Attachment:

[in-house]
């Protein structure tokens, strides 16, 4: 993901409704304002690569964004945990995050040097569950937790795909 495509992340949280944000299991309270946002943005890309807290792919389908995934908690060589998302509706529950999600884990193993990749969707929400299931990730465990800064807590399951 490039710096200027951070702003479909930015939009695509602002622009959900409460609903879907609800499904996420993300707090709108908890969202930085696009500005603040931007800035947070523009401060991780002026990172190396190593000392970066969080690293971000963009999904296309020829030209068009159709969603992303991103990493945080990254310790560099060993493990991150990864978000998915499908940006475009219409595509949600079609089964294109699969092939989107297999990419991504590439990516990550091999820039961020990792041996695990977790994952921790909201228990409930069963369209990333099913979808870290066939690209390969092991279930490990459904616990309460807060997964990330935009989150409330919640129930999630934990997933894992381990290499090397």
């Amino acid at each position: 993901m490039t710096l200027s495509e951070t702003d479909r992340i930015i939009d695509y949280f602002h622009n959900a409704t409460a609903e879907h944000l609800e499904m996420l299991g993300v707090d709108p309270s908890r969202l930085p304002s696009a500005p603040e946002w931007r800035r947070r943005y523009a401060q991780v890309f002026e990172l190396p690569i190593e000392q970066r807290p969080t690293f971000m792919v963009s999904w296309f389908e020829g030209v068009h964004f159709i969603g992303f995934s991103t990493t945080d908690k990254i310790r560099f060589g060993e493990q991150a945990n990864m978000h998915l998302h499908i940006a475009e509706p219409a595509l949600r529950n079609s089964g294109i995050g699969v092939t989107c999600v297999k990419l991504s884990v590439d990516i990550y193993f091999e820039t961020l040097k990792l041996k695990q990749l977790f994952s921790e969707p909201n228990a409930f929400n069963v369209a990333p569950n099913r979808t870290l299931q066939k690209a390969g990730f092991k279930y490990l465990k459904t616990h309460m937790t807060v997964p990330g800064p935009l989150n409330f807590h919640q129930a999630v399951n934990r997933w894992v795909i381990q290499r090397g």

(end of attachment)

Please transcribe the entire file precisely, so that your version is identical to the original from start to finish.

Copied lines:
[in-house]
């Protein structure tokens, strides 16, 4: 993901409704304002690569964004945990995050040097569950937790795909 495509992340949280944000299991309270946002943005890309807290792919389908995934908690060589998302509706529950999600884990193993990749969707929400299931990730465990800064807590399951 490039710096200027951070702003479909930015939009695509602002622009959900409460609903879907609800499904996420993300707090709108908890969202930085696009500005603040931007800035947070523009401060991780002026990172190396190593000392970066969080690293971000963009999904296309020829030209068009159709969603992303991103990493945080990254310790560099060993493990991150990864978000998915499908940006475009219409595509949600079609089964294109699969092939989107297999990419991504590439990516990550091999820039961020990792041996695990977790994952921790909201228990409930069963369209990333099913979808870290066939690209390969092991279930490990459904616990309460807060997964990330935009989150409330919640129930999630934990997933894992381990290499090397």
């Amino acid at each position: 993901m490039t710096l200027s495509e951070t702003d479909r992340i930015i939009d695509y949280f602002h622009n959900a409704t409460a609903e879907h944000l609800e499904m996420l299991g993300v707090d709108p309270s908890r969202l930085p304002s696009a500005p603040e946002w931007r800035r947070r943005y523009a401060q991780v890309f002026e990172l190396p690569i190593e000392q970066r807290p969080t690293f971000m792919v963009s999904w296309f389908e020829g030209v068009h964004f159709i969603g992303f995934s991103t990493t945080d908690k990254i310790r560099f060589g060993e493990q991150a945990n990864m978000h998915l998302h499908i940006a475009e509706p219409a595509l949600r529950n079609s089964g294109i995050g699969v092939t989107c999600v297999k990419l991504s884990v590439d990516i990550y193993f091999e820039t961020l040097k990792l041996k695990q990749l977790f994952s921790e969707p909201n228990a409930f929400n069963v369209a990333p569950n099913r979808t870290l299931q066939k690209a390969g990730f092991k279930y490990l465990k459904t616990h309460m937790t807060v997964p990330g800064p935009l989150n409330f807590h919640q129930a999630v399951n934990r997933w894992v795909i381990q290499r090397g």